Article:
Figure 5 - Pyrolysis of Mixed Plastic Waste via the FRAUNHOFER iCycle® Process[9]

It is publicly acknowledged that commercial-stage Pyrolysis plants operate with Mixed Polyolefin Waste as a Feedstock, obtained via either dedicated collection schemes or selective sorting and cleaning of Mixed Plastic Waste. From the Conversion of this Mixed Polyolefin Waste, the following yields have been reported (Tab. 4): 

Table 4 - Published Yields of Mixed Polyolefin Waste Pyrolysis

Plastic Energy Ltd. TAC[10] Quantafuel Plastics-to-Liquids[11] Nexus Circular Technology[12]
  • The approx. 72-75% TACOIL produced is sold to the petrochemical industry
  • The approx. 18% syngas produced is used to power the plant and reduces the need for outside energy
  • The approx. 8-10% Char produced is sold to the construction industry

Pyrolysis yields are about

  • 10% permanent gases and four different products
  • 10% of an ash fraction (70 wt-% carbon)
  • 16 wt-% light fraction (C6-C12), 56% diesel fraction (C11-C21), and 8% heavy fraction (C20-C28) Summing up to 80%*

Plastic pyrolysis forms

  • gas
  • liquid (72-79%)
  • wax
  • char

*In a subsequent communication[13], Quantafuel reports about an overall Oil yield of 68% instead of the 80% claimed in the company's Q4 2019 report.

Pyrolysis Products and Post-Processing Requirements

Thermal Cracking of Polyolefins is usually carried out either at high temperatures (>700°C), to produce an Olefin mixture of C1–C4 Gases and Aromatic Compounds (Benzene, Toluene and Xylene) or at low temperatures (400–500°C) where the yield structure comprises a high-calorific value Gas, condensable Hydrocarbon Oils and Waxes.[1] It is noteworthy that commercial Processes are mostly geared towards Liquid Production under high-temperature conditions (Fast Pyrolysis), rather than towards the Production of Waxes under low-temperature conditions (Slow Pyrolysis) probably due to economic imperatives such as to optimize the Production of liquid Hydrocarbons with a typical yield of 70-75% by weight as mentioned in the previous section. This Liquid Fraction is called Pyrolysis Fuel Oil, also commonly denominated Pyrolysis Oil or PyOil, a form of Gasoil (Diesel) as it covers a broad range of Hydrocarbon Molecules from C6 to C28 as presented in Tab. 4. This PyOil is largely made of olefinic Compounds[14] and requires both Hydrotreatment to saturate the Olefin Groups and Fractionation of the Hydrotreated PyOil to isolate the lighter Components (Naphtha, Diesel) before they can be returned to the Steam Cracker for conversion into Monomers such as Ethylene, Propylene and Butadiene.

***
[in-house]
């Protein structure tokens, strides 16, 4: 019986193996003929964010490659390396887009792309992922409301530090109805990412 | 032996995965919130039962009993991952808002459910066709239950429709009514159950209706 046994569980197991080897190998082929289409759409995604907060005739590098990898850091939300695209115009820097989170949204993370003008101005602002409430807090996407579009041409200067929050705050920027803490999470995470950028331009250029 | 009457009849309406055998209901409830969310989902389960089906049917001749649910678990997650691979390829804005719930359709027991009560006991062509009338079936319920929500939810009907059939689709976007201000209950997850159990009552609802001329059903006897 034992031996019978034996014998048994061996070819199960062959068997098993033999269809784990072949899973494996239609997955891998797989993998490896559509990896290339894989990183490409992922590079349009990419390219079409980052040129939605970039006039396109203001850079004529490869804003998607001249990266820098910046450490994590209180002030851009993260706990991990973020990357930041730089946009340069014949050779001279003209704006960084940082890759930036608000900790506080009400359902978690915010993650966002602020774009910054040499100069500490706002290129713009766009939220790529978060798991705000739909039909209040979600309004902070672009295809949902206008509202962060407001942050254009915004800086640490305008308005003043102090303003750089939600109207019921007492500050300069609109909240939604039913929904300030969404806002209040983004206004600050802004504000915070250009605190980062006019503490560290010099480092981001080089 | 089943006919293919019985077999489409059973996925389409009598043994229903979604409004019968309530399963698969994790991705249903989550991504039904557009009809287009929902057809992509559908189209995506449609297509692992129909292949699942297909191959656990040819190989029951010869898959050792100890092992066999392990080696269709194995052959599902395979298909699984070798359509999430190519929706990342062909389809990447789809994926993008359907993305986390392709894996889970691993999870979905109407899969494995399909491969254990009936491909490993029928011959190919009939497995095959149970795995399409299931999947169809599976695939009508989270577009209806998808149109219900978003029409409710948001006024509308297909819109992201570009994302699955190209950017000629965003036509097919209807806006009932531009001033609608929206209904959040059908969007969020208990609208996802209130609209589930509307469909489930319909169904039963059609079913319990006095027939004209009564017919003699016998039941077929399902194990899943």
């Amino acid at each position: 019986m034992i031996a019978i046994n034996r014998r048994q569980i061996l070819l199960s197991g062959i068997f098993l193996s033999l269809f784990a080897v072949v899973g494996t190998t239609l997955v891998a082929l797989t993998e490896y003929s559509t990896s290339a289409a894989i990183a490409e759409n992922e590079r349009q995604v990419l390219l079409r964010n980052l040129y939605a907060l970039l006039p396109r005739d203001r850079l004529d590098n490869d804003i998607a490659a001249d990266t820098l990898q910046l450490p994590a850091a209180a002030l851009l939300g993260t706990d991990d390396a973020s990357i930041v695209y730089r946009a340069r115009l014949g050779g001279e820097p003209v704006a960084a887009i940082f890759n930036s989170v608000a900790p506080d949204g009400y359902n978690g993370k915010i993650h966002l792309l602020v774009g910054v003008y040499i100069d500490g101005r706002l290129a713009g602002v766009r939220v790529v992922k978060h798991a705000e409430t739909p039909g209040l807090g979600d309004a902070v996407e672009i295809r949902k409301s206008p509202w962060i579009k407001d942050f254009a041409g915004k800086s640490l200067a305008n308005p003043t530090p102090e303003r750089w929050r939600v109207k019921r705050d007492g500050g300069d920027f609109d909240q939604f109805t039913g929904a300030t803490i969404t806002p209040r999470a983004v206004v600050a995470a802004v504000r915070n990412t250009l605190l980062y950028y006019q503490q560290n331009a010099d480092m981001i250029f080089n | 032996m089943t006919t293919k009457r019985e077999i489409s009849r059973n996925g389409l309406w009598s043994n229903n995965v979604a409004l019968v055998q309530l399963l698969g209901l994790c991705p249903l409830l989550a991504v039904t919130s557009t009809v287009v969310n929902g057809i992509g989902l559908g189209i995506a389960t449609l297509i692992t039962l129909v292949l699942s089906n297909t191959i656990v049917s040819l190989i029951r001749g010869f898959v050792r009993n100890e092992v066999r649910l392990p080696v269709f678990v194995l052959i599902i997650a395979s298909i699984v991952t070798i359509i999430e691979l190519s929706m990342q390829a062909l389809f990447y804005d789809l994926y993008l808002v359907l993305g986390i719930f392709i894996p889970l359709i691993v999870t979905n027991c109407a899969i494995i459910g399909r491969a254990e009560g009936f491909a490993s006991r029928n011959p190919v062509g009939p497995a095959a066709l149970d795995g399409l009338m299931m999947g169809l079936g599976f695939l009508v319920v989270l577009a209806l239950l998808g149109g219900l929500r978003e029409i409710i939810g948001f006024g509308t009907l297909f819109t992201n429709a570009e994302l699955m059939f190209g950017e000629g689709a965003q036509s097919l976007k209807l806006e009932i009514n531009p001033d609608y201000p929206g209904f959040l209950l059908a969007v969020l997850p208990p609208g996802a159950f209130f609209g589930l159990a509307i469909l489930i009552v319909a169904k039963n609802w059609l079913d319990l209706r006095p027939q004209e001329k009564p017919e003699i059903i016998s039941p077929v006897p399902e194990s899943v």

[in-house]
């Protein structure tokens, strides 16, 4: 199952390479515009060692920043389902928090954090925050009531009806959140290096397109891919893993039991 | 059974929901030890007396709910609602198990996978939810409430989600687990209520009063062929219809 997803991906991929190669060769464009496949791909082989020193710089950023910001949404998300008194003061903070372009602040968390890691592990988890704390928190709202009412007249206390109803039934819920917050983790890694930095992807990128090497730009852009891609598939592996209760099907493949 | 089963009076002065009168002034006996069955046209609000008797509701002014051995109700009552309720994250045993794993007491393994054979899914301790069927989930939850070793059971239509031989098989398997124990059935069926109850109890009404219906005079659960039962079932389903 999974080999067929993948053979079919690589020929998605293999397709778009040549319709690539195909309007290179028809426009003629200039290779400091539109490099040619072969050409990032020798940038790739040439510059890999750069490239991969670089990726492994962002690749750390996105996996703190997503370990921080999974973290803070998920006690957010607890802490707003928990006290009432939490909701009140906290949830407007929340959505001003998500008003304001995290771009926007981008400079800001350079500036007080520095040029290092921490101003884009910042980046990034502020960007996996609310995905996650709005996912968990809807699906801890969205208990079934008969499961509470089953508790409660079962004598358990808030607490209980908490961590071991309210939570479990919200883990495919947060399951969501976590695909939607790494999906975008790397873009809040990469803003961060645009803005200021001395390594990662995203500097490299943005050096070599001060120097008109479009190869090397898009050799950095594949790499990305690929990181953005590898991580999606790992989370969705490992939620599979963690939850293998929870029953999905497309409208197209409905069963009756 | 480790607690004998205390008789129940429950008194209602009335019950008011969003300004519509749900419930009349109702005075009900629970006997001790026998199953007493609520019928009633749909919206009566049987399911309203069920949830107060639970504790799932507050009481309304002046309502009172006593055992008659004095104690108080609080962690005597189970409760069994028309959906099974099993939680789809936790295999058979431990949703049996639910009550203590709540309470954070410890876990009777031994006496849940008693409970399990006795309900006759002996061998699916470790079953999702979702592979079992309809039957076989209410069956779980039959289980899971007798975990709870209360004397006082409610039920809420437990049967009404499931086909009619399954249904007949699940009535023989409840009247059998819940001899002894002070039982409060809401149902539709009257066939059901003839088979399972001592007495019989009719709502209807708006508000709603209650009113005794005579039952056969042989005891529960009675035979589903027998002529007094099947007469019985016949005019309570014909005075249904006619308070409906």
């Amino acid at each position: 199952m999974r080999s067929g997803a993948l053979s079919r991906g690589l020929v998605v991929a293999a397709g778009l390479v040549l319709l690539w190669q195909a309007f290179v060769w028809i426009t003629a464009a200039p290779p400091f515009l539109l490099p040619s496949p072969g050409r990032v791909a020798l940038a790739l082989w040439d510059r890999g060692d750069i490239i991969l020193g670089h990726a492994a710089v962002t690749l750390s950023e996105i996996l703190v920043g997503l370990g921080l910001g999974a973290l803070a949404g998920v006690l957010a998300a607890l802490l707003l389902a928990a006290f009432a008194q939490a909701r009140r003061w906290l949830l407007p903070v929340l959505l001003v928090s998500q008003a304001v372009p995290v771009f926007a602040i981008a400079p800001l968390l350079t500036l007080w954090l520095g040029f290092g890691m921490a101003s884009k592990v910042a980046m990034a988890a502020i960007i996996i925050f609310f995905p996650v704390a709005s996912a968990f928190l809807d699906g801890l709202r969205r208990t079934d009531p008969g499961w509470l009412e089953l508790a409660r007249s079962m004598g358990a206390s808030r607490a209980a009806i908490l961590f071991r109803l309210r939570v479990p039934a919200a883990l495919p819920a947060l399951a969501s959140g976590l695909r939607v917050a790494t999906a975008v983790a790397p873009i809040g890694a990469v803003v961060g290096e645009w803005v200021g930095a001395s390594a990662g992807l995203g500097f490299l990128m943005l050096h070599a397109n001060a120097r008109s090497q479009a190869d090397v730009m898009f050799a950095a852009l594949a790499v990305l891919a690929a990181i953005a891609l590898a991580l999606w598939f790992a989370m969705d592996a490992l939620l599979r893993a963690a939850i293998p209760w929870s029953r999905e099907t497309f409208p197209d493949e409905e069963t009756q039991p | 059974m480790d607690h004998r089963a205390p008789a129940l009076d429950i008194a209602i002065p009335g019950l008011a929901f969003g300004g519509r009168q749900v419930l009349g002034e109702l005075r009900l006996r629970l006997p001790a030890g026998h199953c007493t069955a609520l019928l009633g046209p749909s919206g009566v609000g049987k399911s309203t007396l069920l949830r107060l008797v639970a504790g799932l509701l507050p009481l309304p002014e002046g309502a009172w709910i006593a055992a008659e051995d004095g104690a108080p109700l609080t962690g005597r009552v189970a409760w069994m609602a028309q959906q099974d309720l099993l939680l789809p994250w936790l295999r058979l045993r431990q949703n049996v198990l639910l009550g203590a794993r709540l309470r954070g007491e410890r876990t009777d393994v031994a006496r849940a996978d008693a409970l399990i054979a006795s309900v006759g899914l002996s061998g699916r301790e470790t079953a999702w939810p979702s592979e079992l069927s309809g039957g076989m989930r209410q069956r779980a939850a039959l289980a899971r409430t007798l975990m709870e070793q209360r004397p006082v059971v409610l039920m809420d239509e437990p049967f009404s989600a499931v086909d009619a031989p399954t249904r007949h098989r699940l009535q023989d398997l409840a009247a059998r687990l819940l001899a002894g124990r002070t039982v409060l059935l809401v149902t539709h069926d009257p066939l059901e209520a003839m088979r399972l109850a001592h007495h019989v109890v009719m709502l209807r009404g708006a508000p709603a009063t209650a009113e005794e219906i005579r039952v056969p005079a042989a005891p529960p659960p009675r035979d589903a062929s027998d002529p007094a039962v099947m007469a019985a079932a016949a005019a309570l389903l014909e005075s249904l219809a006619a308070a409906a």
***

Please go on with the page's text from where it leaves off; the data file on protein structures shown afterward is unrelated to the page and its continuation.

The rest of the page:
1. Butler, E., Devlin, G. & McDonnell, K. Waste Polyolefins to Liquid Fuels via Pyrolysis: Review of Commercial State-of-the-Art and Recent Laboratory Research. Waste Biomass Valor 2, 227–255 (2011).
  2. Charlotte Abdy, Yuqing Zhang, Jiawei Wang, Yang Yang, Ignacio Artamendi, Bob Allen, Pyrolysis of polyolefin plastic waste and potential applications in asphalt road construction: A technical review, Resources, Conservation and Recycling, Volume 180, 2022,106213, ISSN 0921-3449.
  3. Yansaneh, O.Y.; Zein, S.H. Recent Advances on Waste Plastic Thermal Pyrolysis: A Critical Overview. Processes 2022, 10, 332.
  4. Papuga, Saša & Gvero, Petar & Vukic, Ljiljana. (2015). Temperature and time influence on the waste plastics pyrolysis in the fixed bed reactor. Thermal Science. 20. 154-154. 10.2298/TSCI141113154P.
  5. W. Kaminsky * and J. Franck: Monomer recovery by pyrolysis of poly( methyl methacrylate) (PMMA), Journal of Analytical and Applied Pyrolysis, 19 (1991) 311-318.
  6. Ali Karaduman: Pyrolysis of Polystyrene Plastic Wastes with Some Organic Compounds for Enhancing Styrene Yield, Energy Sources, 24:7, 667-674, (2002). 
  7. S D A Sharuddin et alPyrolysis of plastic waste for liquid fuel production as prospective energy resource, 2018 IOP Conf. Ser.: Mater. Sci. Eng. 334 012001.
  8. 6. H.P. Wenning: The VEBA OEL Technologie pyrolysis process, Journal of Analytical and Applied Pyrolysis, 25 (1993) 301-310.
  9. ONLINE Plastic Waste 2 Plastic Conference, Fraunhofer UMSICHT, Dr. Alexander Hofmann, 9 Nov 2020: Chemical Recycling of Plastic Waste –Pyrolysis and downstream processing of pyrolysis oils
  10. Plastic Waste 2 Plastic Conference, Plastic Energy, Carlos Monreal, Founder & CEO, 9 Nov 2020: Chemical Recycling for the Circular Economy: Transforming Plastic Waste into Virgin-Quality Plastics
  11. QUANTAFUEL, 4Q 2019 report (no longer available online)
  12. Georgia Recycling Coalition Inc., 2015, Nexus Fuel, LLC: Plastic Waste to Fuel.
  13. SUSTAINABLE Plastics, Karen Laird, 28th Mar 2022, Proof of Concept announcement from Norwegian chemical recycler Quantafuel.
  14. Shafferina Dayana Anuar Sharuddin, Faisal Abnisa, Wan Mohd Ashri Wan Daud, Mohamed Kheireddine Aroua, A review on pyrolysis of plastic wastes, Energy Conversion and Management, Volume 115, 2016, Pages 308-326, ISSN 0196-8904.
System Info

Updated by
UserPic  Kokel, Nicolas
11/6/2023 11:07 AM
7/10/2022 1:46 PM
Schematic of a small-scale pyrolysis pilot plant https://doi.org/10.1007/s12649-011-9067-5